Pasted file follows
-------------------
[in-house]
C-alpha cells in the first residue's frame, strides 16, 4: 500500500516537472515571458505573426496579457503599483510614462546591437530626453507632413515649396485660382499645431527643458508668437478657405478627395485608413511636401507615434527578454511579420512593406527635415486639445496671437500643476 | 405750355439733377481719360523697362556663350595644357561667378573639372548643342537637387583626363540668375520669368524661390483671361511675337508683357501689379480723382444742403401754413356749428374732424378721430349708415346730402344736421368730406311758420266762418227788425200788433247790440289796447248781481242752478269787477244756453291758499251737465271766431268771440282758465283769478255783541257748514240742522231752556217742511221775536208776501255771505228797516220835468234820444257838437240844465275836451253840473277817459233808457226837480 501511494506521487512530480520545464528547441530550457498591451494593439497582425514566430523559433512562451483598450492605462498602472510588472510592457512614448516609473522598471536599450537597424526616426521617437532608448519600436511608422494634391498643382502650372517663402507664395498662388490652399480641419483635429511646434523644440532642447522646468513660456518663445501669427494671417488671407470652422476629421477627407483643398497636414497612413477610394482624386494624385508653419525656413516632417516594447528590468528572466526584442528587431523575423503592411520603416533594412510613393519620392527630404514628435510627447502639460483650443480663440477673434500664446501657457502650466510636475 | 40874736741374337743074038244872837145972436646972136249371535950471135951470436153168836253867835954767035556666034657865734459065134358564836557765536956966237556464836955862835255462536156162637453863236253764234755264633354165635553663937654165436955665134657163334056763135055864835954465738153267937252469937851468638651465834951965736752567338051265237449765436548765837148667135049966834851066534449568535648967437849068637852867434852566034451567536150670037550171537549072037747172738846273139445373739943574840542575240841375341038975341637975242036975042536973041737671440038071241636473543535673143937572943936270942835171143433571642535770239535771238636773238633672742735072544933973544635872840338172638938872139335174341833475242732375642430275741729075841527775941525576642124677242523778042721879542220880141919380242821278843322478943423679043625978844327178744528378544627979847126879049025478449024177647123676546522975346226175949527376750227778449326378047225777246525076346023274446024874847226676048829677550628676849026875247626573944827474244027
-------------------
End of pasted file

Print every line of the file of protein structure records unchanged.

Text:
[in-house]
C-alpha cells in the first residue's frame, strides 16, 4: 500500500516537472515571458505573426496579457503599483510614462546591437530626453507632413515649396485660382499645431527643458508668437478657405478627395485608413511636401507615434527578454511579420512593406527635415486639445496671437500643476 | 405750355439733377481719360523697362556663350595644357561667378573639372548643342537637387583626363540668375520669368524661390483671361511675337508683357501689379480723382444742403401754413356749428374732424378721430349708415346730402344736421368730406311758420266762418227788425200788433247790440289796447248781481242752478269787477244756453291758499251737465271766431268771440282758465283769478255783541257748514240742522231752556217742511221775536208776501255771505228797516220835468234820444257838437240844465275836451253840473277817459233808457226837480 501511494506521487512530480520545464528547441530550457498591451494593439497582425514566430523559433512562451483598450492605462498602472510588472510592457512614448516609473522598471536599450537597424526616426521617437532608448519600436511608422494634391498643382502650372517663402507664395498662388490652399480641419483635429511646434523644440532642447522646468513660456518663445501669427494671417488671407470652422476629421477627407483643398497636414497612413477610394482624386494624385508653419525656413516632417516594447528590468528572466526584442528587431523575423503592411520603416533594412510613393519620392527630404514628435510627447502639460483650443480663440477673434500664446501657457502650466510636475 | 40874736741374337743074038244872837145972436646972136249371535950471135951470436153168836253867835954767035556666034657865734459065134358564836557765536956966237556464836955862835255462536156162637453863236253764234755264633354165635553663937654165436955665134657163334056763135055864835954465738153267937252469937851468638651465834951965736752567338051265237449765436548765837148667135049966834851066534449568535648967437849068637852867434852566034451567536150670037550171537549072037747172738846273139445373739943574840542575240841375341038975341637975242036975042536973041737671440038071241636473543535673143937572943936270942835171143433571642535770239535771238636773238633672742735072544933973544635872840338172638938872139335174341833475242732375642430275741729075841527775941525576642124677242523778042721879542220880141919380242821278843322478943423679043625978844327178744528378544627979847126879049025478449024177647123676546522975346226175949527376750227778449326378047225777246525076346023274446024874847226676048829677550628676849026875247626573944827474244027